|OLB Coach Kevin Greene with OLB Dezman Moses|
The regular writer of "Ask Vic," packers.com Editor Vic Ketchman, is taking some time off. Staff Writer Mike Spofford is temporarily filling in to answer your "Ask Vic" questions.
Dustin from Jacksonville, FL
If it were "plays, not players," coaches would be making five times more than players, the pro player personnel department would be named the pro coach personnel department, Mel Kiper would be out of a job because the draft really wouldn't matter, and Tim Tebow would have a beautiful throwing motion by now. Just sayin'.
Disciples must be everywhere in Vic's former locale.
Steve from Toronto, ON
The second-year guy I'm looking at closest is Dezman Moses. What do you think his trajectory can look like? Is there a chance he beats out Perry for the other starting OLB spot?
I don't envision him beating out Perry, but Moses was a great undrafted find last year, and position coach Kevin Greene has a track record of getting meaningful contributions out of lesser-known players like that (Frank Zombo, Erik Walden, Brad Jones as a rookie) when they stay healthy. Moses is off to a strong start, and we'll see if he surpasses those aforementioned names in productivity. I'm also curious to see what Greene will do with sixth-round pick Nate Palmer from Illinois State and undrafted Andy Mulumba from Eastern Michigan. In a 3-4, the outside linebackers are the playmakers, and you can never have enough of them.
Andrew from Clermont, FL
If the Packers are supposed to play an AFC team at home, then away against the same team four years later, why did the Packers play regular-season games against the Chiefs in Kansas City in both 2007 and 2011? I attended both.
I wondered if somebody might catch that and ask, especially with that Kansas City game in 2011 so significant at the time. When the Packers are playing all four teams from the AFC West, as in this example, they play two at home and two on the road. In 2007, the Packers had Oakland and San Diego at home, and Kansas City and Denver on the road. Somewhere between 2007 and 2011 (I don't remember exactly when), the NFL switched up those AFC West "pairs" because clubs in the east were complaining about having to travel all the way to both Oakland and San Diego in the same year when that rotation came up. So with the Oakland-San Diego pair split up in the scheduling formula, the Packers traveled to Kansas City and San Diego in 2011 and hosted Oakland and Denver. The end result is that 2003 was the last time in the regular season that Kansas City came to Lambeau Field and the Packers traveled to Oakland.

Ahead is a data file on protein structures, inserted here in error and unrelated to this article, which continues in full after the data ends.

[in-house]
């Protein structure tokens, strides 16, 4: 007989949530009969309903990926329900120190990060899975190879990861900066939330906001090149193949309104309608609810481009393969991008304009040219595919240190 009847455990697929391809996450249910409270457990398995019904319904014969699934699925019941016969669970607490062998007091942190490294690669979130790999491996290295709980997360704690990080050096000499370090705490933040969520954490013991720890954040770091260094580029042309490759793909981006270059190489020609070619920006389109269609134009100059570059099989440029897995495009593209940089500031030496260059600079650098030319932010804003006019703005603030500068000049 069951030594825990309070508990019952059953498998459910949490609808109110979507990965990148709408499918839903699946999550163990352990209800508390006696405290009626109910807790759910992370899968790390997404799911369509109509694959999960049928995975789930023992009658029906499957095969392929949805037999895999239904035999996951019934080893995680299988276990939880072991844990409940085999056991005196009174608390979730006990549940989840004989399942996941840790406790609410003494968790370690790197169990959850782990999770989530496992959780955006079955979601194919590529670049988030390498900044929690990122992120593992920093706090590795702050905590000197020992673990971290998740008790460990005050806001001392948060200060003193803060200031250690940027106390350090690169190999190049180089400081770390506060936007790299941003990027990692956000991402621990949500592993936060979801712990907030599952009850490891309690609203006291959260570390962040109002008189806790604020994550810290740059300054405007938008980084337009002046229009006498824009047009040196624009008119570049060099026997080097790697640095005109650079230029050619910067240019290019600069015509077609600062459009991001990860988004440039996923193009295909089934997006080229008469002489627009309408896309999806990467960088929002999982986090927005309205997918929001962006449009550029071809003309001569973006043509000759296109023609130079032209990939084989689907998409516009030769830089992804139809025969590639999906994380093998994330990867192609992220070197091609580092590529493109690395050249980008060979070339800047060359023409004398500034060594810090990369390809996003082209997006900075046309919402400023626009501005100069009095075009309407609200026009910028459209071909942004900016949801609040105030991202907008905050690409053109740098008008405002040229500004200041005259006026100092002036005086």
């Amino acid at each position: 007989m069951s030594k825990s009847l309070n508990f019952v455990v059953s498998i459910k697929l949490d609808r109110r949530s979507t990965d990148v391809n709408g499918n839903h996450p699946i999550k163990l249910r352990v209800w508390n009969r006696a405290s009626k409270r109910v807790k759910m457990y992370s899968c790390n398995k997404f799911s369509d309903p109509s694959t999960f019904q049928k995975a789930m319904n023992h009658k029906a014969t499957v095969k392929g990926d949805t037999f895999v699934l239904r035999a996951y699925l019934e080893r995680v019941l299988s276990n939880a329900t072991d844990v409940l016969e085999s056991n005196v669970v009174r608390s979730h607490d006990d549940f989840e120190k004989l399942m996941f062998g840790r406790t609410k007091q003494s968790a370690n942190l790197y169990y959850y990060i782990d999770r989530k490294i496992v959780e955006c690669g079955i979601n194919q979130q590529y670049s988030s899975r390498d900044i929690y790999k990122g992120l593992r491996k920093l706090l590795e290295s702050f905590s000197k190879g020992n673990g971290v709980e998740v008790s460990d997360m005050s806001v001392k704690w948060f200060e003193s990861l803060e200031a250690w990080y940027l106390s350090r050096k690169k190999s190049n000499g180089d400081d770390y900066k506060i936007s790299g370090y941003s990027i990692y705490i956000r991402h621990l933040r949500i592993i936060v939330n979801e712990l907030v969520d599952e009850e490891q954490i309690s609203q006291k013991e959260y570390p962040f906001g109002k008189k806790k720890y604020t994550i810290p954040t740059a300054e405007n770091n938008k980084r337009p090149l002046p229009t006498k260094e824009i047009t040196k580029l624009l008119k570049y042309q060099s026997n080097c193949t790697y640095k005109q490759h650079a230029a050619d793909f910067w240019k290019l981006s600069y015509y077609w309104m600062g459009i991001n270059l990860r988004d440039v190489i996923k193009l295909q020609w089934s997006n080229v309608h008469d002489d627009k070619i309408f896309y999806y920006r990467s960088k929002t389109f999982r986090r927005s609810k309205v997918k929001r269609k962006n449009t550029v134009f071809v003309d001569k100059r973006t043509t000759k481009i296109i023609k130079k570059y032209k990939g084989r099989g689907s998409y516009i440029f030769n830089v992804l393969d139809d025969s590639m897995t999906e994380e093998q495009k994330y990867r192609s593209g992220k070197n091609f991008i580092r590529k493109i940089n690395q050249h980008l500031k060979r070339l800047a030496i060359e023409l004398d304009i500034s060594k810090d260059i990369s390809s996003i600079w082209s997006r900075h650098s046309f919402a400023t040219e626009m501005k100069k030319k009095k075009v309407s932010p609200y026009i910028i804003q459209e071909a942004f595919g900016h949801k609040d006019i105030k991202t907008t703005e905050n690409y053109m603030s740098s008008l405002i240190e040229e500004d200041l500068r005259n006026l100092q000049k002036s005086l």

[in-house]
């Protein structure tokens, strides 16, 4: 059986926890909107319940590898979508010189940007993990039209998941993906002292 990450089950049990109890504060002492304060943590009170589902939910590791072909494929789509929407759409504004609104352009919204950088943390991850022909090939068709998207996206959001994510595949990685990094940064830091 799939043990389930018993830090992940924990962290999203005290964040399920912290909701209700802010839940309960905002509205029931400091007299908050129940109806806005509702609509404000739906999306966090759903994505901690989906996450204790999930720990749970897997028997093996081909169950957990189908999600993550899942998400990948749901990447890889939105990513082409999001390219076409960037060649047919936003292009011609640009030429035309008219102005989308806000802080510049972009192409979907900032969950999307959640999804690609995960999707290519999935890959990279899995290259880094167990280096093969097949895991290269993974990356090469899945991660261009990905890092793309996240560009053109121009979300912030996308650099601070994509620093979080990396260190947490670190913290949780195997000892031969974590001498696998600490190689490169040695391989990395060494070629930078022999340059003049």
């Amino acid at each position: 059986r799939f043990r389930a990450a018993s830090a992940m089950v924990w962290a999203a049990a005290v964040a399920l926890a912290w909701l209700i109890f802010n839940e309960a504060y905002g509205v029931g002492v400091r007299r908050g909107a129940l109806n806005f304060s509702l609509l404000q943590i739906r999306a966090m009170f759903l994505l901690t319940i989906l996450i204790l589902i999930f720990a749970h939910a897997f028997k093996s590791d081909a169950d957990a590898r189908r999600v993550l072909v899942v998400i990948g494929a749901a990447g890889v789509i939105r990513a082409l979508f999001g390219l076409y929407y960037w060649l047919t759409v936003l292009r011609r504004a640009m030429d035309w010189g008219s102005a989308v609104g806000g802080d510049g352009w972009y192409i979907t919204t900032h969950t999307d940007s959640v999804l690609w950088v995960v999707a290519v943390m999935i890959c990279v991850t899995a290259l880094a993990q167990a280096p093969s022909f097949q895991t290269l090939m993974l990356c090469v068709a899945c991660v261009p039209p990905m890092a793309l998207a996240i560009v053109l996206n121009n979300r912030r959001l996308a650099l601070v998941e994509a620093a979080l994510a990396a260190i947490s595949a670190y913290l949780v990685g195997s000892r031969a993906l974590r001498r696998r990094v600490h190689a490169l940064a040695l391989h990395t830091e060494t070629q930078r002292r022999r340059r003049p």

Pat from Port Washington, WI
Another question on the slot receiver spot. Do I recall correctly that Greg Jennings was initially uncomfortable there and preferred to be out wide? Would that have something to do with the reads being different? I would think players would prefer the slot, as they are more likely to be in motion and have more separation from DBs that might want to jam them.
I don't recall that specifically with Jennings, but if he was uncomfortable there at first, it didn't last long. In 2007, his second season, I remember him making several big plays from the slot.
Anton from Ann Arbor, MI
Hey Mike, I recently read that Aaron Rodgers is 0-18 in fourth-quarter comeback opportunities against teams .500 or better, and that in McCarthy's tenure, the Packers are 15-32 (.319) in fourth-quarter comeback/game-winning drive opportunities. This gave me that really uncomfortable feeling in the bottom of my stomach, like the one you get when Caleb Hanie gives the Bears life in an NFC Championship Game. What say you?
Sounds like Anton would have rated Rodgers far lower than No. 6 on the NFL Network's list, unlike many of you that wrote in. As to that ranking, all I'll say is I can't imagine if you had a start-over draft in the NFL right now that five players would be picked ahead of Rodgers. And now, David has the floor.